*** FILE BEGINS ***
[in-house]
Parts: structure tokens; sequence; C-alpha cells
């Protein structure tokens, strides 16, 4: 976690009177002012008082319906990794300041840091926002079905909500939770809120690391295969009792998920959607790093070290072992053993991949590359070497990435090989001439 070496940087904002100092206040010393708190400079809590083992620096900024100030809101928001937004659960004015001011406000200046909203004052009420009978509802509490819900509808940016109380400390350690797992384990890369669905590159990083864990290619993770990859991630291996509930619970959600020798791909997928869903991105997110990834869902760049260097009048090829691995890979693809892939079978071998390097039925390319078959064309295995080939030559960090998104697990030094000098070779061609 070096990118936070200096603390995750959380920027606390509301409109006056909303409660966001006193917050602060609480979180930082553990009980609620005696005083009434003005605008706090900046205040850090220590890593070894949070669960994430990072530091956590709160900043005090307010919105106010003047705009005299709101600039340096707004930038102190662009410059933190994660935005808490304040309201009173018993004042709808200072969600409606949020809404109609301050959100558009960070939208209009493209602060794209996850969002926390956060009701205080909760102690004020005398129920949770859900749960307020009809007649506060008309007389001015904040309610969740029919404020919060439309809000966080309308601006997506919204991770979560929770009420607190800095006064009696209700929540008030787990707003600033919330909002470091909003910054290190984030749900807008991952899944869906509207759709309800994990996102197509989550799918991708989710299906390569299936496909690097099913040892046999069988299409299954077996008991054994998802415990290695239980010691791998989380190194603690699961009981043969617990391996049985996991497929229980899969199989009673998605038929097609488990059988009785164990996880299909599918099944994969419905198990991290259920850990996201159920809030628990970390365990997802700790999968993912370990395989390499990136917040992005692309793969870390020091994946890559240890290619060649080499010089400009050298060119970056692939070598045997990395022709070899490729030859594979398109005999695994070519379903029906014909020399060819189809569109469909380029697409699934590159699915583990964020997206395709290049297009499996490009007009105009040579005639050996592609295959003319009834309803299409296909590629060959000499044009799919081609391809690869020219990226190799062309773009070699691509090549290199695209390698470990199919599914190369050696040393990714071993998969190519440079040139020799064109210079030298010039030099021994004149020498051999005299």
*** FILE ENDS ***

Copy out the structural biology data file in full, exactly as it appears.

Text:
[in-house]
Parts: structure tokens; sequence; C-alpha cells
């Protein structure tokens, strides 16, 4: 976690009177002012008082319906990794300041840091926002079905909500939770809120690391295969009792998920959607790093070290072992053993991949590359070497990435090989001439 070496940087904002100092206040010393708190400079809590083992620096900024100030809101928001937004659960004015001011406000200046909203004052009420009978509802509490819900509808940016109380400390350690797992384990890369669905590159990083864990290619993770990859991630291996509930619970959600020798791909997928869903991105997110990834869902760049260097009048090829691995890979693809892939079978071998390097039925390319078959064309295995080939030559960090998104697990030094000098070779061609 070096990118936070200096603390995750959380920027606390509301409109006056909303409660966001006193917050602060609480979180930082553990009980609620005696005083009434003005605008706090900046205040850090220590890593070894949070669960994430990072530091956590709160900043005090307010919105106010003047705009005299709101600039340096707004930038102190662009410059933190994660935005808490304040309201009173018993004042709808200072969600409606949020809404109609301050959100558009960070939208209009493209602060794209996850969002926390956060009701205080909760102690004020005398129920949770859900749960307020009809007649506060008309007389001015904040309610969740029919404020919060439309809000966080309308601006997506919204991770979560929770009420607190800095006064009696209700929540008030787990707003600033919330909002470091909003910054290190984030749900807008991952899944869906509207759709309800994990996102197509989550799918991708989710299906390569299936496909690097099913040892046999069988299409299954077996008991054994998802415990290695239980010691791998989380190194603690699961009981043969617990391996049985996991497929229980899969199989009673998605038929097609488990059988009785164990996880299909599918099944994969419905198990991290259920850990996201159920809030628990970390365990997802700790999968993912370990395989390499990136917040992005692309793969870390020091994946890559240890290619060649080499010089400009050298060119970056692939070598045997990395022709070899490729030859594979398109005999695994070519379903029906014909020399060819189809569109469909380029697409699934590159699915583990964020997206395709290049297009499996490009007009105009040579005639050996592609295959003319009834309803299409296909590629060959000499044009799919081609391809690869020219990226190799062309773009070699691509090549290199695209390698470990199919599914190369050696040393990714071993998969190519440079040139020799064109210079030298010039030099021994004149020498051999005299």